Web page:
Dirty deeds help gardens grow

They say that crime doesn't pay but yesterday one Norfolk project found out that where there's muck there's brass. As part of a police initiative to plough the proceeds of crime back into the community officers got their hands dirty and handed over two and a half tonnes of high-quality compost to a gardening scheme for people with physical and learning disabilities.

They say that crime doesn't pay but yesterday one Norfolk project found out that where there's muck there's brass.

As part of a police initiative to plough the proceeds of crime back into the community officers got their hands dirty and handed over two and a half tonnes of high-quality compost to a gardening scheme for people with physical and learning disabilities.

The manure was seized earlier this year after raids which uncovered a £1.6m network of ten cannabis factories in Norwich suburbs. Last month a Chinese gang of six men and two women was jailed for a total of 22 years at Norwich Crown Court. The judge ordered the destruction of the drugs and paraphernalia but police decided to put the 140 bags of compost worth more than £700 to good use.

Superintendant Jim Smerdon, from Norwich police, said there was a “wonderful irony” that criminals who had caused so much harm to the neighbourhood were unwittingly helping the community.


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He gave the gardening material to Norwich Day Services which, along with City College Norwich, is running a greenhouse project for adults with disabilities.

Mr Smerdon said: “It is fantastic to be able to donate this compost, which would undoubtedly have been used for criminal purposes, to help such a worthwhile community project.

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“We are increasingly looking at a variety of ways of not only catching and bringing criminals to justice but also making sure that wherever possible the proceeds of crime and the accessories to criminal activity are ploughed back for the benefit of the wider community.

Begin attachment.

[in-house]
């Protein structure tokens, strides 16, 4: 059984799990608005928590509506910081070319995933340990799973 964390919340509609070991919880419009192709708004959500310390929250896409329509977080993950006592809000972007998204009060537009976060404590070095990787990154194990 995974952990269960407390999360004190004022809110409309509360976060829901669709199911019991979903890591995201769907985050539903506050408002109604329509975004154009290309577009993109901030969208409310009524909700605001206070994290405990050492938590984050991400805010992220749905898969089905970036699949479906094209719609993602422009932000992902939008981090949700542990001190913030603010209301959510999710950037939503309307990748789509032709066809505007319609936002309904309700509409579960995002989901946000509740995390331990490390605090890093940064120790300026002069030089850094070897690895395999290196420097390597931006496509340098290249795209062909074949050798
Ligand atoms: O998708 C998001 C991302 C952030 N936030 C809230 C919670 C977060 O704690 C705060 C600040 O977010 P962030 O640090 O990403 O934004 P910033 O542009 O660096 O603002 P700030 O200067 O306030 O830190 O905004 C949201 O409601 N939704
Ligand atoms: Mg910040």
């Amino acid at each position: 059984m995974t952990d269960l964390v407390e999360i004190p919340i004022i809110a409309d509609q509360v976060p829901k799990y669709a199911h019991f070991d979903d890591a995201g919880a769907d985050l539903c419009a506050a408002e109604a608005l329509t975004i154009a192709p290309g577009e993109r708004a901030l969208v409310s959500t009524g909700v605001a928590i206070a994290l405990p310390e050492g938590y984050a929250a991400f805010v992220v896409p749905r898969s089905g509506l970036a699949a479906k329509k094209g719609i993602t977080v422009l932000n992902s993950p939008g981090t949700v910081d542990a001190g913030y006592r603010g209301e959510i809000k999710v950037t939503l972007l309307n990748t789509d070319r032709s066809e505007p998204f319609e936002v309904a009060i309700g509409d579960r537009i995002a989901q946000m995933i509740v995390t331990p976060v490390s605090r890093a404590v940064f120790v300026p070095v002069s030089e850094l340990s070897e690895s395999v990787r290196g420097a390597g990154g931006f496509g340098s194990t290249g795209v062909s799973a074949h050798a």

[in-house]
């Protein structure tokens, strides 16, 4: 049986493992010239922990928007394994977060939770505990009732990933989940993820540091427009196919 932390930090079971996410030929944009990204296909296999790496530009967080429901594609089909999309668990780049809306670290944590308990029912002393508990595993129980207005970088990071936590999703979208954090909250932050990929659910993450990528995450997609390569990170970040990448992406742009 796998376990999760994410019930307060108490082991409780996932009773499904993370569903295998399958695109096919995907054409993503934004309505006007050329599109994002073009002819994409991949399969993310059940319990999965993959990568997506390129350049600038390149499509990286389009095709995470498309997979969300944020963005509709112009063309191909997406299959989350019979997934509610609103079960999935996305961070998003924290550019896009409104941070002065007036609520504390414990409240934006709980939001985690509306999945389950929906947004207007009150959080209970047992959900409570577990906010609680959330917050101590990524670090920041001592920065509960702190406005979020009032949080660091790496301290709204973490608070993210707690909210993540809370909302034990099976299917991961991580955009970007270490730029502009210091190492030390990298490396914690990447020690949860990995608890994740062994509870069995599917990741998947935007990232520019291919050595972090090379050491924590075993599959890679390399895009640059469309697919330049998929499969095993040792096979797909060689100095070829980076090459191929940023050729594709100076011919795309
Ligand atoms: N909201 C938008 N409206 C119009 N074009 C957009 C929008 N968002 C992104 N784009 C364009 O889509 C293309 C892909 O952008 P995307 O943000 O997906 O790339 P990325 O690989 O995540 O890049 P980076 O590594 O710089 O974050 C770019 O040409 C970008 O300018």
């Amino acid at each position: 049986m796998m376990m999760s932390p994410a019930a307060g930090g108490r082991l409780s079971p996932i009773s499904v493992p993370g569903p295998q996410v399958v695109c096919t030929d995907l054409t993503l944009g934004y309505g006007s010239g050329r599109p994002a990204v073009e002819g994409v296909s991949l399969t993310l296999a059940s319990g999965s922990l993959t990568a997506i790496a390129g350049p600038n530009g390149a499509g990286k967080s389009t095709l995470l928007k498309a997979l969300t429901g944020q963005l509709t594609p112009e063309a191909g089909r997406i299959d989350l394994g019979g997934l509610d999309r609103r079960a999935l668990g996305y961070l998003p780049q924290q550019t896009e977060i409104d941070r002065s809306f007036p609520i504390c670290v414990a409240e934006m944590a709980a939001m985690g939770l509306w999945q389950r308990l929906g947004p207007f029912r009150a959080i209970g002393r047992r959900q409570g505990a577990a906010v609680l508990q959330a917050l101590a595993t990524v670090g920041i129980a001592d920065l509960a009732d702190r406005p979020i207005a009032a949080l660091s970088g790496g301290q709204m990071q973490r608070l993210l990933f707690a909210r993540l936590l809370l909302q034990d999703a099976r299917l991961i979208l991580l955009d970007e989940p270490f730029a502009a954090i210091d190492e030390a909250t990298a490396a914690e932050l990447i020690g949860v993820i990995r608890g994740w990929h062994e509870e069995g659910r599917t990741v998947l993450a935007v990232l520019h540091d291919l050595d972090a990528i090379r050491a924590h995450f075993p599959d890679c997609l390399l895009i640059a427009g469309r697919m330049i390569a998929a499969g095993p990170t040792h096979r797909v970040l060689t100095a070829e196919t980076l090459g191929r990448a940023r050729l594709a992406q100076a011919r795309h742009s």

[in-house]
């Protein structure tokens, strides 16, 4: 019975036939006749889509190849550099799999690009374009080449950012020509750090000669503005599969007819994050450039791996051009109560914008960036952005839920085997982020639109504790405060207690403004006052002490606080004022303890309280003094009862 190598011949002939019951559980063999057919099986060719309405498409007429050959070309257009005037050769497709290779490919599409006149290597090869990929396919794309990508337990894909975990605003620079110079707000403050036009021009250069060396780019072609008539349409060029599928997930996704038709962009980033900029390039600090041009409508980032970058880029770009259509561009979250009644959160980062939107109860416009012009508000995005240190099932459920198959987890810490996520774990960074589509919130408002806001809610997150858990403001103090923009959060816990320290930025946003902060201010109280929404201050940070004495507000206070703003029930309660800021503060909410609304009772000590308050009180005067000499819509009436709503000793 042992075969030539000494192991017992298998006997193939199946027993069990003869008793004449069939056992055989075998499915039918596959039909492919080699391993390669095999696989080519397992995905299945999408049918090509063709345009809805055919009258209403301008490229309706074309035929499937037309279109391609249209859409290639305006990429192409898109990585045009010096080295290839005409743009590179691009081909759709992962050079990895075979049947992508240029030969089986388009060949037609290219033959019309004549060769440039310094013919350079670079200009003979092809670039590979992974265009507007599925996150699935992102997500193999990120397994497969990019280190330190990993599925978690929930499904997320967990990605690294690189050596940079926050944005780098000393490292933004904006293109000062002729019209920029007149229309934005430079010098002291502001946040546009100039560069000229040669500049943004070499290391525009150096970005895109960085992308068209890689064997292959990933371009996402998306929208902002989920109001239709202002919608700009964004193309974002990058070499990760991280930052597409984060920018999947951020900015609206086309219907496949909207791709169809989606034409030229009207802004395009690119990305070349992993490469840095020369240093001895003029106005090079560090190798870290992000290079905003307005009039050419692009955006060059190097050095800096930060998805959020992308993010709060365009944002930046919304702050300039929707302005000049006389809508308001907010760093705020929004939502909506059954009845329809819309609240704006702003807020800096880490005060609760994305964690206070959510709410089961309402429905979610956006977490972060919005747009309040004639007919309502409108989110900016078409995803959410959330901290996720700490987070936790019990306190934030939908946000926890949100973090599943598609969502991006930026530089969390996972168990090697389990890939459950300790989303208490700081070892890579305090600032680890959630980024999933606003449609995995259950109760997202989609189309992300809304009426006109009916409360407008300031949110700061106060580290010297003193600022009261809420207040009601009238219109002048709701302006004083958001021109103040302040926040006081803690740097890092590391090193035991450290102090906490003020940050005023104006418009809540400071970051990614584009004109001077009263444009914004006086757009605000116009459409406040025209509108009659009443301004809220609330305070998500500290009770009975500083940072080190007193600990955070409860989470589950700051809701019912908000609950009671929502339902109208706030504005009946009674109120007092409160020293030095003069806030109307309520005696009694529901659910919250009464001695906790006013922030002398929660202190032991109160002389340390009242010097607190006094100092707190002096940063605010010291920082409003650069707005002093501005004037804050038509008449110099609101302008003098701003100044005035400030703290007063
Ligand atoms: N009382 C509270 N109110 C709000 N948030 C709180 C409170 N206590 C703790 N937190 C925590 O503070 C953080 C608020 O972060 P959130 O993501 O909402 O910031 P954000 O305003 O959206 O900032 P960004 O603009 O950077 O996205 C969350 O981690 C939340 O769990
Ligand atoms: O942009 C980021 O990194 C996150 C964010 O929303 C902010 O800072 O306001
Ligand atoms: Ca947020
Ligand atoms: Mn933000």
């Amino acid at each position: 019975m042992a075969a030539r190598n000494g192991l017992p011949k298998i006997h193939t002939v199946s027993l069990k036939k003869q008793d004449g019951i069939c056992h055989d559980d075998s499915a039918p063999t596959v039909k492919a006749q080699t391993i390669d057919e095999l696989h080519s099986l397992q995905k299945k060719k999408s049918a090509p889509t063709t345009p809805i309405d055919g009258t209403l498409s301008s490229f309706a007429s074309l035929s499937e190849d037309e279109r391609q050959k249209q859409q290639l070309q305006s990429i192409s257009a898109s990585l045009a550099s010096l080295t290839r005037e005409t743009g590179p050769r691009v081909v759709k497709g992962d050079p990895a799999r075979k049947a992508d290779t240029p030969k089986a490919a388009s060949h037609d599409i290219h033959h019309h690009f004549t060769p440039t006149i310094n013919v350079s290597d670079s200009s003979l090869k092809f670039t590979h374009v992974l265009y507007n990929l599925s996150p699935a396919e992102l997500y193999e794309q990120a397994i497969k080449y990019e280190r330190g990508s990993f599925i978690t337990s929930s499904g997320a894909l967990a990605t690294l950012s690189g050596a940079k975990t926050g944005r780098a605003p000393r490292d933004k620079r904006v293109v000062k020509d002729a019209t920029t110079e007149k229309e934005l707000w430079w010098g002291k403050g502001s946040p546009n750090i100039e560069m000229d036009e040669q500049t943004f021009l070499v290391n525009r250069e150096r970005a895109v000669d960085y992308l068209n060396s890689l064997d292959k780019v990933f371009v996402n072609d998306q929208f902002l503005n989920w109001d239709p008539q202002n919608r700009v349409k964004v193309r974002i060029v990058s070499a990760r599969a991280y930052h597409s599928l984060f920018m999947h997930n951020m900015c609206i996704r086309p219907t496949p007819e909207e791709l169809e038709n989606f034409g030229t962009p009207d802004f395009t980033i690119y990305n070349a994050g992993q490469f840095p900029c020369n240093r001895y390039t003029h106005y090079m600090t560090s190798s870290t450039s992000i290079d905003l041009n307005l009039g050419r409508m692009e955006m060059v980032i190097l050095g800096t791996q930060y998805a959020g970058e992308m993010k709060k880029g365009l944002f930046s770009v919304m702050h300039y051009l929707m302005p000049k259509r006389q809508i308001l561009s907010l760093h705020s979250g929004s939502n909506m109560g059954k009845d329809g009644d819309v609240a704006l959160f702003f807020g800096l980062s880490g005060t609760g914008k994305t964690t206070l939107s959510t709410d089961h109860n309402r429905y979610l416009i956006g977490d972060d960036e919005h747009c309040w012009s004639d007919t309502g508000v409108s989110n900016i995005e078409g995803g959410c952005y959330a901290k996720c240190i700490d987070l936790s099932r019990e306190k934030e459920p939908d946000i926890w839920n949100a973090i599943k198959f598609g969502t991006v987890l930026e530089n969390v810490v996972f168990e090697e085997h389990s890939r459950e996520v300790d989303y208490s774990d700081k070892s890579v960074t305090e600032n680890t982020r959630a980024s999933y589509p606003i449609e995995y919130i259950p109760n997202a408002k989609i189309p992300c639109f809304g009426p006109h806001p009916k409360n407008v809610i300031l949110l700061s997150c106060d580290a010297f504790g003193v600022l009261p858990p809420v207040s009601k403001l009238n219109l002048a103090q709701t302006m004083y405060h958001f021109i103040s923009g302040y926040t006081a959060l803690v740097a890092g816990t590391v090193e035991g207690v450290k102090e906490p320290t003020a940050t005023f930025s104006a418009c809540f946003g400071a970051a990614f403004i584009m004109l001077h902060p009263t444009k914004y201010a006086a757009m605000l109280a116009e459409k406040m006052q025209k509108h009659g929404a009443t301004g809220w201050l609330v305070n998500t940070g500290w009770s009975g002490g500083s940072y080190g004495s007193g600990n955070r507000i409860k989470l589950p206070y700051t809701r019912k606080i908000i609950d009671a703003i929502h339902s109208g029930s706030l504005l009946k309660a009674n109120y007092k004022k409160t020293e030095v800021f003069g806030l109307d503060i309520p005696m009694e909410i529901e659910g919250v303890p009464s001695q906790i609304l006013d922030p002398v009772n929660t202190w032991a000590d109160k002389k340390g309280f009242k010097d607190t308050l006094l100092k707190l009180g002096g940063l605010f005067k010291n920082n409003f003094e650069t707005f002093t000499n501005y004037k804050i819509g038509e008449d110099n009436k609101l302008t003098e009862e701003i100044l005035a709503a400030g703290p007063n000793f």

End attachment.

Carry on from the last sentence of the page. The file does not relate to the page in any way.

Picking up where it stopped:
“In this case I really hope that this donation benefits the people taking part in the greenhouse project.”

He added that the force is constantly looking at way to put seized property to a positive use. Electrical gardening equipment was also seized in the raids but must be destroyed as it does not meet health and safety standards.

The bags of compost will be used to rejuvenate greenhouses at the Ipswich Road base and also for use around the city in the Norwich In Bloom project.

Rob Bates, programme manager in foundation studies at City College Norwich, said: “Giving people with learning and physical disabilities the chance to become practically involved in a work environment is so beneficial to them.

“We have found that the experience of becoming involved in horticulture, both in terms of planting and flower arranging and the other associated activities, really does give a sense of fulfilment to our students and helps them to generate a whole range of practical skills.

“This donation of compost will be put to blooming good use both at the unit, in the college and across the city and we are very grateful to police for it.”

Sarah Stock, Norfolk County Council's manager for learning difficulties support and enablement service, the rejuvenation of the greenhouses was a very positive initiative. They have been neglected for the last two years.

She added: “The greenhouse project is a fantastic thing for us to be a part of and hopefully will provide some people with a pathway to employment in the horticultural field.”

The city college will be providing staff at the day services for five days a week initially, expanding to seven days a week in the future. At least ten students will be involved each day in working on the horticultural project.

The project supports Norwich In Bloom and provides a range of bedding plants, which are displayed across the city.

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